Ever happened to you?You’re at a conference and about to hear the keynote speaker. The speaker is an expert in the field and his books have taught you several things about the industry. But five minutes into the talk you start to check your phone, and 10 minutes in you’re drowsy. Finally, you leave the talk early to catch up on some work calls.
Why did this speaker fail to capture your attention despite his credentials?Why was he unable to deliver value?
Because you didn’t pay attention to his voice.
Successful presenters have one secret which they use to communicate their feelings about a topic and keep the audience on their toes is vocal variety.
Research shows that our body language and tone of voice telegraph how we feel about the words we speak. To be more believable and bring your words to life, increase fidelity between your delivery and actions by paying attention to how you use your voice.
Your vocal intonations plays another critical role — that of influencing others. You can strategically change how you say things to emphasize a point, communicate how strongly you feel about it, enlist others, and more clearly communicate a call to action.
The three elements you need to keep in your mind to keep your audience awake, engaged, and comprehending are:
- Volume. Loud or soft.
- Pitch. High or low.
- Rate. Quickly or slowly.
You can vary and combine these three elements to achieve multiple vocal combinations giving your speech texture and nuance.
Here are three tips to get you started:
1. Start with one element
Find out one speech element that’s an issue for you. Record yourself speaking and listen. For example, women sometimes talk in too high a pitch. Notice the difference in Margaret Thatcher’s speech when she lowers her pitch.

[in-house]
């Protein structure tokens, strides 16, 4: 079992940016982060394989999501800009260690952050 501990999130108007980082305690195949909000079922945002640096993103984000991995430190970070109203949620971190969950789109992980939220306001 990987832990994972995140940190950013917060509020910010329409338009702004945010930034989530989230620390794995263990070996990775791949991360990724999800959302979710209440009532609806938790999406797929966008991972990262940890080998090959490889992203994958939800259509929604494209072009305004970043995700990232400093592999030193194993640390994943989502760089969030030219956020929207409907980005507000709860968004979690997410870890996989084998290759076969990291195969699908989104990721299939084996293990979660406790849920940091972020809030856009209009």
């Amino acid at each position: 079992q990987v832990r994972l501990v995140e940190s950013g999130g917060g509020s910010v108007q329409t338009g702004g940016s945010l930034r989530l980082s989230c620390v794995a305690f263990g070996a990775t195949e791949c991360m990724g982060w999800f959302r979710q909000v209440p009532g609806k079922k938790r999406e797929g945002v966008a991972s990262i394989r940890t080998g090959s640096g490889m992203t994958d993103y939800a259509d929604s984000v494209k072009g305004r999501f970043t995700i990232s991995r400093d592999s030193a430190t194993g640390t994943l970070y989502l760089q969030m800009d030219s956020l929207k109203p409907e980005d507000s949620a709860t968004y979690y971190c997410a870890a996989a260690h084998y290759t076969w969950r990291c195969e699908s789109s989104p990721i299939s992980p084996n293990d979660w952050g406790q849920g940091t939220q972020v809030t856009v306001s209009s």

Do you speak too fast to compensate for your nerves when presenting to the CEO. At first, vary only one problematic element by doing the opposite of what you typically do: Lower your pitch or slow down your rate.
Once you gain control, you can add other elements.
2. Don’t over think it
When you begin just try to change the volume, pitch, or rate for any one word in each sentence. It doesn’t matter which word or which element you vary.
Notice how it wakes up your speech and your audience. Unsure how to do this? Take a tip from Hans Rosling’s TED Talk on global population. Did you notice that Rosling varies about every third word to increase engagement and comprehension?
3. Turn to poetry
Practice with a nursery rhyme you know well to help you get your mind off the actual topic and try to change the tone of every third word ad see how it sounds.
Now try to say the rhyme out loud a few times highlighting one variation of each vocal element. Exaggerate it. Notice how you sound and how each element makes you feel when you emphasize it. Now try and tone down the variation and say the rhyme again.
Do this well, and your audience will loudly sing your praises.